And when I find myself spiraling and not able to really see the person in front of me… I’m learning when to step back and work on my own shit. When I’m quick to react, I know how to unravel what I’VE brought to the table.

I share all this because I’ve had enough conversations offline to know that I’m not the only person who’s wrestled with this.

And I want you to know that if the values you expect yourself to have are compromising the values you want to embody, you can press pause.

Because movement burnout, even online (!!), is a thing. Compassion fatigue is a thing. Self-righteousness and ego, even when we feel like we have the best of intentions, are also a thing. Reenacting trauma is a thing.

These. Are. All. Valid. Things. That. Require. INTROSPECTION.

At the end of the day, theory can only take us so far. There’s an entire emotional dimension that we still have to connect with and move from. And if you’re going through cycles of hypervigilance and dissociation, because the stakes always feel incredibly high, it can fuck w you.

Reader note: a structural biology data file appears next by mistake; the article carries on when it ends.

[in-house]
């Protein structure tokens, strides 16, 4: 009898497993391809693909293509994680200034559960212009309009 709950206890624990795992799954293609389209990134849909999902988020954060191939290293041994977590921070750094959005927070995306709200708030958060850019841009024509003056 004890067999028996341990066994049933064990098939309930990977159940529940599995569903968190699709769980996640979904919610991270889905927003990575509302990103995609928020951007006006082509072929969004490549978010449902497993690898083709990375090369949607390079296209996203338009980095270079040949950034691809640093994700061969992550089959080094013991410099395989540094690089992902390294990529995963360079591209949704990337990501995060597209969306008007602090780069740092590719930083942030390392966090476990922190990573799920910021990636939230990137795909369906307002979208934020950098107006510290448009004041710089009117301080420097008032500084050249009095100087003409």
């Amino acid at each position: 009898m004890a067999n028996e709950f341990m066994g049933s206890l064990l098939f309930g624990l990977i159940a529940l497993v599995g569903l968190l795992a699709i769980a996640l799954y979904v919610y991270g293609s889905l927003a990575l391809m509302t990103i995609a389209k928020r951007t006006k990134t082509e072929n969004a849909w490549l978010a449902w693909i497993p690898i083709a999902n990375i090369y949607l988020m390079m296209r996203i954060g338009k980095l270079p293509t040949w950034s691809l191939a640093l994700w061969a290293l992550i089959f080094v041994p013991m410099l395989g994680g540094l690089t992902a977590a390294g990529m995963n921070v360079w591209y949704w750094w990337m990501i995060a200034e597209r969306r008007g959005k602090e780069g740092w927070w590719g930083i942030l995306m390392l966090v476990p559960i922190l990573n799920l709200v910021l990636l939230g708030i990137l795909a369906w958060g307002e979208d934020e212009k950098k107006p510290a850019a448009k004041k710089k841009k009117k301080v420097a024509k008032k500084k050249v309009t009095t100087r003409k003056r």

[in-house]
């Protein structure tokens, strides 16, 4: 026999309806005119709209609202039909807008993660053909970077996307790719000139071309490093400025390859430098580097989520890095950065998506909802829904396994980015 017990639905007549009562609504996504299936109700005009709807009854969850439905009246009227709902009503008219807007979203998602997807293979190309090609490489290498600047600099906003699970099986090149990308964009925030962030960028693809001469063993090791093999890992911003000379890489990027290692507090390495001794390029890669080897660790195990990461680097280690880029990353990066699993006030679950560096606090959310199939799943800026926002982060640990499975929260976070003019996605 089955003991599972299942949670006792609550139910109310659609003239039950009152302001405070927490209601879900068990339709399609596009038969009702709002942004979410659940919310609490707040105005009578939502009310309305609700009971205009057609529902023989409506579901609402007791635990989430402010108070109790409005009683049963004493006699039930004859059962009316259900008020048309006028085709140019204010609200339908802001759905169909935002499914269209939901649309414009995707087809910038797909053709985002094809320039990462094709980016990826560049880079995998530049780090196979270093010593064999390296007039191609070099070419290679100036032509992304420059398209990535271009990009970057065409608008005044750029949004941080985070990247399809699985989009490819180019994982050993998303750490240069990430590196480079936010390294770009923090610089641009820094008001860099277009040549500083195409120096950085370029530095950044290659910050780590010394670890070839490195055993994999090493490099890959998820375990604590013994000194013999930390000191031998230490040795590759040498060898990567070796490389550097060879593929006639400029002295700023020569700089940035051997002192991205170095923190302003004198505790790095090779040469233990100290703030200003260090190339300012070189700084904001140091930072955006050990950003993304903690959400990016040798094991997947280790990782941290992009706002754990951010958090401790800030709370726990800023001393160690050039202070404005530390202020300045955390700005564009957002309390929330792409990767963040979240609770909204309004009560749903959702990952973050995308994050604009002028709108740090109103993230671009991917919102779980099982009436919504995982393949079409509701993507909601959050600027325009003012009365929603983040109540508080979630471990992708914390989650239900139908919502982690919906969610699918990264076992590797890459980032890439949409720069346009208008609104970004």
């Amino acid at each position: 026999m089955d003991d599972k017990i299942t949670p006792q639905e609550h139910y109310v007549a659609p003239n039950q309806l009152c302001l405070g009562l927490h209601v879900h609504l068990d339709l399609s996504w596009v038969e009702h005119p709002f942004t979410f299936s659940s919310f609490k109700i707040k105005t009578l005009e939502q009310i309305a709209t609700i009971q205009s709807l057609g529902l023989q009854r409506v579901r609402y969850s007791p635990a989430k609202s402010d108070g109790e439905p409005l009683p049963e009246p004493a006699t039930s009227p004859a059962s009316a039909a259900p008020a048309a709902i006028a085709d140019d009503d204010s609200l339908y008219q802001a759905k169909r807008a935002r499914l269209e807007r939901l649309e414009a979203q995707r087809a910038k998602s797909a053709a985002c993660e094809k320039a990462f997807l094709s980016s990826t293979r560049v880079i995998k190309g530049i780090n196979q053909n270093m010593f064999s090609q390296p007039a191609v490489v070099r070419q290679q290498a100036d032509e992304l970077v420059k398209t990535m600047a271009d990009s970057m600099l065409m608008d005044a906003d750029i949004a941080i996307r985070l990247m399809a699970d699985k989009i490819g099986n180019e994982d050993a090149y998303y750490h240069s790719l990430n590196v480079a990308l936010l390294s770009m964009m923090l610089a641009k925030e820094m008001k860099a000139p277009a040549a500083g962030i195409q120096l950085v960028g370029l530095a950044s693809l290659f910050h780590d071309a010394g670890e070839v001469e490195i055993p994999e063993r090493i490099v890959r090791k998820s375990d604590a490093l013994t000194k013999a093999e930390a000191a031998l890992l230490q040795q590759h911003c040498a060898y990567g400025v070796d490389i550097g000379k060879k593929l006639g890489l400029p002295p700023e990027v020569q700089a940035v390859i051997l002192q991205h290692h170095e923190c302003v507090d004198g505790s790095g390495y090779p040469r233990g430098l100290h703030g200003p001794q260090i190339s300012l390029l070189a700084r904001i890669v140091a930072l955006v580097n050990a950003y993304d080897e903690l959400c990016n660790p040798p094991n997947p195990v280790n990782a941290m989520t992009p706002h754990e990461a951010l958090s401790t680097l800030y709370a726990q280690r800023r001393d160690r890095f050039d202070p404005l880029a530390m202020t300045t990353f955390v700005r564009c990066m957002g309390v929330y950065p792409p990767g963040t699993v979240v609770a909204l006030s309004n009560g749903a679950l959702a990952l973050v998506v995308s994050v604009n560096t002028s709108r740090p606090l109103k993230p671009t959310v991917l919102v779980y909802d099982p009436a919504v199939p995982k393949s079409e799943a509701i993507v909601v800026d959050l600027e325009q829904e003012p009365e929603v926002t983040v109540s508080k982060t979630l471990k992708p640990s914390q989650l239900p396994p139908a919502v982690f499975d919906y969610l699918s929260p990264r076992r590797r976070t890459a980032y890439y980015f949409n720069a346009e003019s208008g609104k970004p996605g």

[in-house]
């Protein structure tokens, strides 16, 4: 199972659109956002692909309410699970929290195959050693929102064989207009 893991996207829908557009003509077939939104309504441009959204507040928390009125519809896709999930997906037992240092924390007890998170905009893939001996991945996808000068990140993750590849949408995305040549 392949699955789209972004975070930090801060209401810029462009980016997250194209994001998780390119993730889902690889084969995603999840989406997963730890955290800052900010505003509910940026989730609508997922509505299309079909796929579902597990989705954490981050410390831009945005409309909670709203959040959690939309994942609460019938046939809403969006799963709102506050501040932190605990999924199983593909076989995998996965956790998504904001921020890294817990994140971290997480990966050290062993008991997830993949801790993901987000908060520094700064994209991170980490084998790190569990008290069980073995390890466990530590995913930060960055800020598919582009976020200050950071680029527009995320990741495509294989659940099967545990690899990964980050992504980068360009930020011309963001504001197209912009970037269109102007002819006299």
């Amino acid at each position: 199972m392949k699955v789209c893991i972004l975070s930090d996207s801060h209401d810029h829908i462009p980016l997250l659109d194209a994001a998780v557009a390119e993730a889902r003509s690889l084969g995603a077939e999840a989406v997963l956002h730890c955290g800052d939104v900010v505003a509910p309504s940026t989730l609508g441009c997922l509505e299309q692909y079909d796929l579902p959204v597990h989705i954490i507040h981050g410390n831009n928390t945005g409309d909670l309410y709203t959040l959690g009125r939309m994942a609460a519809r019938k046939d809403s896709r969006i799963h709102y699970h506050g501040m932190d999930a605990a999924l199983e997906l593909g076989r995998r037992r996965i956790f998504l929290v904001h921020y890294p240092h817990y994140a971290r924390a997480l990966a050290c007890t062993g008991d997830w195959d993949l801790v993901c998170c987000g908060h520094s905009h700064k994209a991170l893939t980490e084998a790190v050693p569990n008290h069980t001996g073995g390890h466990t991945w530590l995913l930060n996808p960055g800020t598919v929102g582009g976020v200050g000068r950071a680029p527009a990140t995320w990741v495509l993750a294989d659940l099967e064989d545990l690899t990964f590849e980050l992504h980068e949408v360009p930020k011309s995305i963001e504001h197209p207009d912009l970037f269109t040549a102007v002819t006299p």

I want you think on this the next time you are going in for the “ratio.” The next time you’re ready to tear into a trans woman on Twitter. And… the next time you’re questioning if it’s okay to feel joy, to pause, to breathe, to take care of yourself, to unplug.

If you can’t give yourself permission to be human, and you can’t extend that to other people, it’s a good time to check in with yourself.

There’s a time and a place for righteousness and taking folks to task. But righteousness is a season. Rest is one, too.”
samdylanfinch  socialjustice  activism  online  communities  web  2019  burnout  humility  trauma  mentalhealth  righteousness  compassion  humanism  kindness  vulnerability  isolation  politics  work  labor  life  living  perfectionism  purity  morality  moralismethics  messiness  humans  belonging  safety  growth  fallibility  power  dignity  care  caring  emotionallabor  despair  fatigue  self-righteousness  introspection  dissociation 
2 days ago by robertogreco